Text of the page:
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Interview with Leon James:

Boston Globe Article  Tara Arden-Smith   February 2001

It seems that several decades ago there were many more physical outlets for anger that were reasonably innocuous, socially acceptable and certainly less lethal, i.e. the schoolyard fistfight. My father, who was raised in northern New Hampshire in the 1940s and '50s, recalls an era when a jerk might end up with a black eye... and all was resolved. Today, the threat of suspension, expulsion, a civil lawsuit, or even prosecution, would deter such forms of low-level "vigilantism," if you will. Anger thus builds, and in a few people is eventually released in an especially ferocious manner. I wonder if in your research you have found that when people feel (or indeed are) more free to express their anger in immediate and socially-acceptable ways, they are less likely to engage in egregious "nothing-left-to-lose" outbursts? What kinds of predictive factors are associated with violent rage? Are any of these factors more recently developed in American society?

I'm working on an article for the Boston Globe's "Focus" section on modern rage, and you've been referred to me as an excellent source.

Yes, indeed. In case you haven't seen our Web site, please visit and you'll find elaborations on our perspective that might be of relevance to your article and thinking about the topic. Especially our new book where we discuss the Age of Rage in relation to our special topic of road rage and aggressive driving. The book is described at the bottom of this email and excerpts of our book may be read on our Web site:

We are also working on our second book which will discuss the Type R mental virus (an analogy of course). R is for rage. Your statements below fit the idea very well. We shall comment as we go along. On our site you will find collections of news stories that cover the new rages: road rage, boating rage, surf rage, desk rage, and so on.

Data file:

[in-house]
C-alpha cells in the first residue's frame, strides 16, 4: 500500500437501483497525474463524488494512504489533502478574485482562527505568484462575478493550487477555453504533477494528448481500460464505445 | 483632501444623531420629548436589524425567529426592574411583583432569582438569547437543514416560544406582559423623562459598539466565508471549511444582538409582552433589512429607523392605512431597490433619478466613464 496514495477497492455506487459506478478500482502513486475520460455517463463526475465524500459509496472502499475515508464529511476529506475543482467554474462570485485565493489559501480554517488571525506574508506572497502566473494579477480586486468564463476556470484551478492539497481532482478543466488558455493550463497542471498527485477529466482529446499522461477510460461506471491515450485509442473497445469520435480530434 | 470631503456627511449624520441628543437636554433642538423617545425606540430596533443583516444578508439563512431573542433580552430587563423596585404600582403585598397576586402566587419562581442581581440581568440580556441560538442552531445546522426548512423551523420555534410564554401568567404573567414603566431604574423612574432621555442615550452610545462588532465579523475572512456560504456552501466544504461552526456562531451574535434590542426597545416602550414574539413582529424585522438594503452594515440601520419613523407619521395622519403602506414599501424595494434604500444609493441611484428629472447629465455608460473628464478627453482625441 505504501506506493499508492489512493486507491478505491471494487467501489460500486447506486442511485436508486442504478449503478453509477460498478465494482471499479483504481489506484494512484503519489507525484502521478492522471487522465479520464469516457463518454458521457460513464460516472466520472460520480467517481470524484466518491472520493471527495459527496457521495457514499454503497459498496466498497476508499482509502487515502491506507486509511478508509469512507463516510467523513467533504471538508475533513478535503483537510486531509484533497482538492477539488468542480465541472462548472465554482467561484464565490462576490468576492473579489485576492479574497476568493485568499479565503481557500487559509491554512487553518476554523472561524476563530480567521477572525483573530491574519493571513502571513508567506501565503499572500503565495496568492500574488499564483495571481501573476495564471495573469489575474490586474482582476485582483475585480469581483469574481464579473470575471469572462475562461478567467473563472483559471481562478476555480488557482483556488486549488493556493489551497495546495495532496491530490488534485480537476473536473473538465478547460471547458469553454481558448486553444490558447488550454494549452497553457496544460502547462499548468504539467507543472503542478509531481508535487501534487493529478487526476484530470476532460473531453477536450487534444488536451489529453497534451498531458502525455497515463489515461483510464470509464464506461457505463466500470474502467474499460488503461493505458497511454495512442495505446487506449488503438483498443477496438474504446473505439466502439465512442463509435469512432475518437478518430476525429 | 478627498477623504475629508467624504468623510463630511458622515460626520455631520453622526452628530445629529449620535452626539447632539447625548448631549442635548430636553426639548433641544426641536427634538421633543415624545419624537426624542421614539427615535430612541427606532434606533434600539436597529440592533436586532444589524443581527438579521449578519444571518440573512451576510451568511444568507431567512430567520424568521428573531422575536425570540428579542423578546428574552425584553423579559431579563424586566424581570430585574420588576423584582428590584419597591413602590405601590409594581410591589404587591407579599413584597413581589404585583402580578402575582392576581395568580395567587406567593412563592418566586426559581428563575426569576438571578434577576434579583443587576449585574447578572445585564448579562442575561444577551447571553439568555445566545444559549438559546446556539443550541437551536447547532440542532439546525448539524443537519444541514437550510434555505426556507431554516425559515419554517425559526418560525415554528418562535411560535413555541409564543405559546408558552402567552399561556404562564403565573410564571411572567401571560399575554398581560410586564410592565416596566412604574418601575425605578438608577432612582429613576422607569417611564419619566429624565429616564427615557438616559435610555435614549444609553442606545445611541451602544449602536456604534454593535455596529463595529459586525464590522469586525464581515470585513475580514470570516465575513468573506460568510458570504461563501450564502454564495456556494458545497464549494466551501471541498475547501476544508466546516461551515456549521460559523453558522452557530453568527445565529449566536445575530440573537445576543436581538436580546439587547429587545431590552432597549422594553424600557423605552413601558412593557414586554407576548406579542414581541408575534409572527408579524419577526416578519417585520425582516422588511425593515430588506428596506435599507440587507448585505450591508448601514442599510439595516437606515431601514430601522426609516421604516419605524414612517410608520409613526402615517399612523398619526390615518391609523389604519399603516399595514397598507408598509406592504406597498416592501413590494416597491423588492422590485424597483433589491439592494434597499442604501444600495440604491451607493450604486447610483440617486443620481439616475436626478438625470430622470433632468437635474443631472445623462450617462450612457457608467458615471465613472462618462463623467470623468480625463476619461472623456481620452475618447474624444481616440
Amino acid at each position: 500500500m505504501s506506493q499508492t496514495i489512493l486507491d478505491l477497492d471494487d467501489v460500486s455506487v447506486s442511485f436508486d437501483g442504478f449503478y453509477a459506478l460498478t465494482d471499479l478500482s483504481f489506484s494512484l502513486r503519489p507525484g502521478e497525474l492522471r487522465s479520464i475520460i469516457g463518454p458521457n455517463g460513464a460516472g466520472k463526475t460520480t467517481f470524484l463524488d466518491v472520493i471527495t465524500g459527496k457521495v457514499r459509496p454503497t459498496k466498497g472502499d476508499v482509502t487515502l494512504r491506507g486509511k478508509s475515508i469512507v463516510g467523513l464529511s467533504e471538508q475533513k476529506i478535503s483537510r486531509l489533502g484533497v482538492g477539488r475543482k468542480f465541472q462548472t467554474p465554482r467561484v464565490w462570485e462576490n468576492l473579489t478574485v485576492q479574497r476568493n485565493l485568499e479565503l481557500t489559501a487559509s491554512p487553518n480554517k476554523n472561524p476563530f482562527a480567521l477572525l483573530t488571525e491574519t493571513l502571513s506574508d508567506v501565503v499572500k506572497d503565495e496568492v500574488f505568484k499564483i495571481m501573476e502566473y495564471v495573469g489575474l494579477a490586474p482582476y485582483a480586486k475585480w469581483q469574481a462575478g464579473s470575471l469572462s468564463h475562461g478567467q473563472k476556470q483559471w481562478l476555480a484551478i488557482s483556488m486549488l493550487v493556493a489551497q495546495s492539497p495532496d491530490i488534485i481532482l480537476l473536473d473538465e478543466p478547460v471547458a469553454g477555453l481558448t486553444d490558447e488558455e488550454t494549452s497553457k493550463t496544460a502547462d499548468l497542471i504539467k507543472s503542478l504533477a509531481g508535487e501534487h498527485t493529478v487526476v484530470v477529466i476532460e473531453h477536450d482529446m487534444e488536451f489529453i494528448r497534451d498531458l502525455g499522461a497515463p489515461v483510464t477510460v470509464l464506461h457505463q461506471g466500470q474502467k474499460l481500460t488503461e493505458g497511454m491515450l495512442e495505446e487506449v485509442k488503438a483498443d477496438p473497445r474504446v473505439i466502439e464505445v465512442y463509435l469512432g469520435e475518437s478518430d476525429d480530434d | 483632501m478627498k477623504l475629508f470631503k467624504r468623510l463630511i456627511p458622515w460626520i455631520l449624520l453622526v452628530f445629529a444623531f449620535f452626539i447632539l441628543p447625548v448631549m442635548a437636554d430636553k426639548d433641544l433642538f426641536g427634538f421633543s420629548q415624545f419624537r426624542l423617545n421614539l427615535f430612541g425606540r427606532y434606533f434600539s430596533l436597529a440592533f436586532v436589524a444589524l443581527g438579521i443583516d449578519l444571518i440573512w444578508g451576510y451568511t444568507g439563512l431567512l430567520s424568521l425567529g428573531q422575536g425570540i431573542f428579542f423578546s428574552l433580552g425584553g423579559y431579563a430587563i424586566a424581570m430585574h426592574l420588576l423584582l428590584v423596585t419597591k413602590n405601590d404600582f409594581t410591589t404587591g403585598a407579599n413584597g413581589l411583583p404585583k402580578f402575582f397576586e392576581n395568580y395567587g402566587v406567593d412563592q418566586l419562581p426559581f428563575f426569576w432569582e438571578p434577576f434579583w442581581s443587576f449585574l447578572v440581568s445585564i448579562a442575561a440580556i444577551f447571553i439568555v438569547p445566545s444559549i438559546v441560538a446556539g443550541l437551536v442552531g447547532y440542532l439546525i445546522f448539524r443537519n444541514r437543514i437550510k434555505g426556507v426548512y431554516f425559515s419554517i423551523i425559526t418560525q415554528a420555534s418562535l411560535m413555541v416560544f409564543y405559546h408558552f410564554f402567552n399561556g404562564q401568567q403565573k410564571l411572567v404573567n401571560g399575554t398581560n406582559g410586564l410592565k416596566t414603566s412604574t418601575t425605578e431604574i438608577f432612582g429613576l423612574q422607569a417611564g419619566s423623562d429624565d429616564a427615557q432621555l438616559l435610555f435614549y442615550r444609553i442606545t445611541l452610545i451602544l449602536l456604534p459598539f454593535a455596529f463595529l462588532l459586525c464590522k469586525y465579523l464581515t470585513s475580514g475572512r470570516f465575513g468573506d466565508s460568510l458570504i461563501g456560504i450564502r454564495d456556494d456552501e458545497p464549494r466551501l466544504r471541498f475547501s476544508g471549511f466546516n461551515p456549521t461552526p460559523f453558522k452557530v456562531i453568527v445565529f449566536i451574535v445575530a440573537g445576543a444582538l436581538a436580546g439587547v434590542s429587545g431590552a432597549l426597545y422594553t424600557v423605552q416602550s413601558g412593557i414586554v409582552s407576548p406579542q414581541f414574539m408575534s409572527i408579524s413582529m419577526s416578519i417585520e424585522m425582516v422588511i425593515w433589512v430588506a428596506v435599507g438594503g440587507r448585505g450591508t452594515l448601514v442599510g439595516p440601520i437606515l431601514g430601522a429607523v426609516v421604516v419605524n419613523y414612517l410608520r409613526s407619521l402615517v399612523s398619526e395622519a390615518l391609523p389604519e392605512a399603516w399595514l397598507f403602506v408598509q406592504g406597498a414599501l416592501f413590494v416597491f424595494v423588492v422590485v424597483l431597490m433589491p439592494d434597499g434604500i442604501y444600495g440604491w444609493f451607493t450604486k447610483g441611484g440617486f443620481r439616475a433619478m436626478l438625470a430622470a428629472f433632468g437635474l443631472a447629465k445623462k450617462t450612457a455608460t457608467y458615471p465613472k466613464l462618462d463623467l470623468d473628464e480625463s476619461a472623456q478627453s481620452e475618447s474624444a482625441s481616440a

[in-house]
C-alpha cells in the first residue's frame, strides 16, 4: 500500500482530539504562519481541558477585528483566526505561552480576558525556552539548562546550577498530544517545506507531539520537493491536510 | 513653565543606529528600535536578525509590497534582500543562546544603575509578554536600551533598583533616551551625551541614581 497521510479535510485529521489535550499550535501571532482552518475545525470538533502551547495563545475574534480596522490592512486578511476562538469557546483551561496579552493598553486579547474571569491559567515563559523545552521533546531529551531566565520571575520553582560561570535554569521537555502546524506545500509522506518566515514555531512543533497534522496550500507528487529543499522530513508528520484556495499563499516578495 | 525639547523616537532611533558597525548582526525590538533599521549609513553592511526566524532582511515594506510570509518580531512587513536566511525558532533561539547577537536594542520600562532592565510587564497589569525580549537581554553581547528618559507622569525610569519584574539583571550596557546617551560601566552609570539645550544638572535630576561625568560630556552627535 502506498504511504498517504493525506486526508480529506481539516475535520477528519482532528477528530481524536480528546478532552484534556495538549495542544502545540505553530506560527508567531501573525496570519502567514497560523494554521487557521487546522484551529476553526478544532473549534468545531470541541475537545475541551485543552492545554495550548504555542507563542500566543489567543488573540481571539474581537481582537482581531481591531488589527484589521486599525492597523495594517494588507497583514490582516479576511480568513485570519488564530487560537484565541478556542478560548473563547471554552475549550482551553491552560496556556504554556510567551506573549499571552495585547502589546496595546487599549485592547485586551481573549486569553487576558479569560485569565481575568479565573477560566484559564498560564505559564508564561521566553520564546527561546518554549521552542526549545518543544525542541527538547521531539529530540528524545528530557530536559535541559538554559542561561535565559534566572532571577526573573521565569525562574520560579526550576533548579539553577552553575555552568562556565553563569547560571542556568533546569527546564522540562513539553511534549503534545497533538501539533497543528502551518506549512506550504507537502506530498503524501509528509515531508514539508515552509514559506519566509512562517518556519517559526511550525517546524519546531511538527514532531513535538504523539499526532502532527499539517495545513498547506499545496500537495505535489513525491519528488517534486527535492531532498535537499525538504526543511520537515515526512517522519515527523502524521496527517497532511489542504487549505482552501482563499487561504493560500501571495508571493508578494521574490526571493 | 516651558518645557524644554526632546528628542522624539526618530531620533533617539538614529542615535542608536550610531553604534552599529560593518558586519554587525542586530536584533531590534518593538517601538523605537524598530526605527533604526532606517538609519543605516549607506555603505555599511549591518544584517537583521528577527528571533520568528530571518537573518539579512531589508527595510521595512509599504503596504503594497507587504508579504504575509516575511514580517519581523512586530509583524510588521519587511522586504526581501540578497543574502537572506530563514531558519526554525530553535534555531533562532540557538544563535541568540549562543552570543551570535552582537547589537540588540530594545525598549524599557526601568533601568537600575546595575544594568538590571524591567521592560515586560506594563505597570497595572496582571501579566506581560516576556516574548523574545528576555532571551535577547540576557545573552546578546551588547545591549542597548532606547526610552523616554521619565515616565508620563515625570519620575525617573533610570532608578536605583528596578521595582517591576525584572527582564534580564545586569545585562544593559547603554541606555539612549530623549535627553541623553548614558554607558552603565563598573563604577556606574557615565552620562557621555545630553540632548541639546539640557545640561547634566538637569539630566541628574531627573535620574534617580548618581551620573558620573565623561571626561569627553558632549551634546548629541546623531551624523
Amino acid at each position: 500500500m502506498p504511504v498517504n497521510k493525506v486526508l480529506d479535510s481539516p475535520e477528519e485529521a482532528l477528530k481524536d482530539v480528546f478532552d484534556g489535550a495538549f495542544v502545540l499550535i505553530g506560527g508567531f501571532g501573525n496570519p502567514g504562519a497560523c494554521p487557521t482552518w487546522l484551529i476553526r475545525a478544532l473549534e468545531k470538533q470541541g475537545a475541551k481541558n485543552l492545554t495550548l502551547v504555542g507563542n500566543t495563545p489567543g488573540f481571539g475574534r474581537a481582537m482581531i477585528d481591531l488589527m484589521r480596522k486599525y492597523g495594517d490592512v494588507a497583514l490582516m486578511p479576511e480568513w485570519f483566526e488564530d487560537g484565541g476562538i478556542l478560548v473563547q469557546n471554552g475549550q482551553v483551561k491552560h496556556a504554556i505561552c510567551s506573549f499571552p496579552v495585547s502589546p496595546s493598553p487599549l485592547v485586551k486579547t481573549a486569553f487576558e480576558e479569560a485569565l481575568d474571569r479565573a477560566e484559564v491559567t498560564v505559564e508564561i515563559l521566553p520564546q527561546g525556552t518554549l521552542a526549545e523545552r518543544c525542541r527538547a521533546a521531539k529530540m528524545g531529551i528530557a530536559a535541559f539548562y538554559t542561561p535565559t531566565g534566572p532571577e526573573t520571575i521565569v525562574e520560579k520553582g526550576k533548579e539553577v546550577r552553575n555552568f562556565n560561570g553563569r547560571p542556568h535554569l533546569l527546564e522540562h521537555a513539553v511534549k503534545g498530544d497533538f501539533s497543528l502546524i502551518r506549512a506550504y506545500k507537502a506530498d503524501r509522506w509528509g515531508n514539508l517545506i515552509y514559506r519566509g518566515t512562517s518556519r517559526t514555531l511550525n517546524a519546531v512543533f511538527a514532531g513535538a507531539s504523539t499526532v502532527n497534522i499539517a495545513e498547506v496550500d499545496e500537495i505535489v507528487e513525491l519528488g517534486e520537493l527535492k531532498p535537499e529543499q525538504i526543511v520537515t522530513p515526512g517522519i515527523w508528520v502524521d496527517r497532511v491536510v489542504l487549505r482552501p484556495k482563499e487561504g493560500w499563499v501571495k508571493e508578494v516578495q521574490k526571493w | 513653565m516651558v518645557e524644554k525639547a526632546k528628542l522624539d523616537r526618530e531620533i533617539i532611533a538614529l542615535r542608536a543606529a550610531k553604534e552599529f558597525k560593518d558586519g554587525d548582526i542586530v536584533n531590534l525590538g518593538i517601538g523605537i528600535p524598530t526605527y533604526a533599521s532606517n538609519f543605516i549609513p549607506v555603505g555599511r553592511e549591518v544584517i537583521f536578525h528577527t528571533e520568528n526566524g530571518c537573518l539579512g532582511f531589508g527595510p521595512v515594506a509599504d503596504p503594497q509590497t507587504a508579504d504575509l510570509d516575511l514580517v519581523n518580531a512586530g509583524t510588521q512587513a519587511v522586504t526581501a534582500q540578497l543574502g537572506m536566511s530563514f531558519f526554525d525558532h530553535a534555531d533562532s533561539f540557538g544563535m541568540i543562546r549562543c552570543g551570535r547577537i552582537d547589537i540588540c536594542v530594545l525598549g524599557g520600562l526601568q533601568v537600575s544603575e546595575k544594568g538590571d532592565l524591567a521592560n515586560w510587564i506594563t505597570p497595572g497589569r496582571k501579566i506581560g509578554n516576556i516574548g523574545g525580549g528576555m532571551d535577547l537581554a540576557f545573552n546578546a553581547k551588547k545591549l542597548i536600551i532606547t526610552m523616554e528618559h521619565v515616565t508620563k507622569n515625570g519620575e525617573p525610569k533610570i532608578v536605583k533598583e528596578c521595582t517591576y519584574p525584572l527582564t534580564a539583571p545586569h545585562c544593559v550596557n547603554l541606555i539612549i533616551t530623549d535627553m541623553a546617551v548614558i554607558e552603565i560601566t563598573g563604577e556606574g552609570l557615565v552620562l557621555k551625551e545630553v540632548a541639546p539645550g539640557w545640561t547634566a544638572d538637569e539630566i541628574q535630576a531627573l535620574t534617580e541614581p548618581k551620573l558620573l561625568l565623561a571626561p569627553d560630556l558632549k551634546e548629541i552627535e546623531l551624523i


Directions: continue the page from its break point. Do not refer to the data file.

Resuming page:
The idea I'm trying to explore is whether contemporary litigiousness and increasingly official behavior-regulation has contributed to the more extreme and fatal outbursts of rage that we've seen in recent years and months, i.e. Edgewater Technology shootings, kicking-to-death of elderly man in Portland, Maine supermarket....

In our view one must make a distinction between "causes" of rage and "occasions" for rage. Litigiousness and official behavior-regulation are occasions that provide the individual with the opportunity of rage and violence. But the cause of rage is in the individual who uses the occasion to express rageful behavior. Proof of this may be seen by the fact that many individuals have "reasons" to feel and express rage, but do not. So the cause of rage must reside in the individual, and not the provocation or occasion or "reason" given. If we maintain this distinction we can understand the Type R personality better.

 It seems that several decades ago there were many more physical outlets for anger that were reasonably innocuous, socially acceptable and certainl less lethal, i.e. the schoolyard fistfight. My father, who was raised in northern New Hampshire in the 1940s and '50s, recalls an era when a jerk might end up with a black eye... and all was resolved. Today, the threat of suspension, expulsion, a civil lawsuit, or even prosecution, would deter such forms of low-level "vigilantism," if you will. Anger thus builds, and in a few people is eventually released in an especially ferocious manner.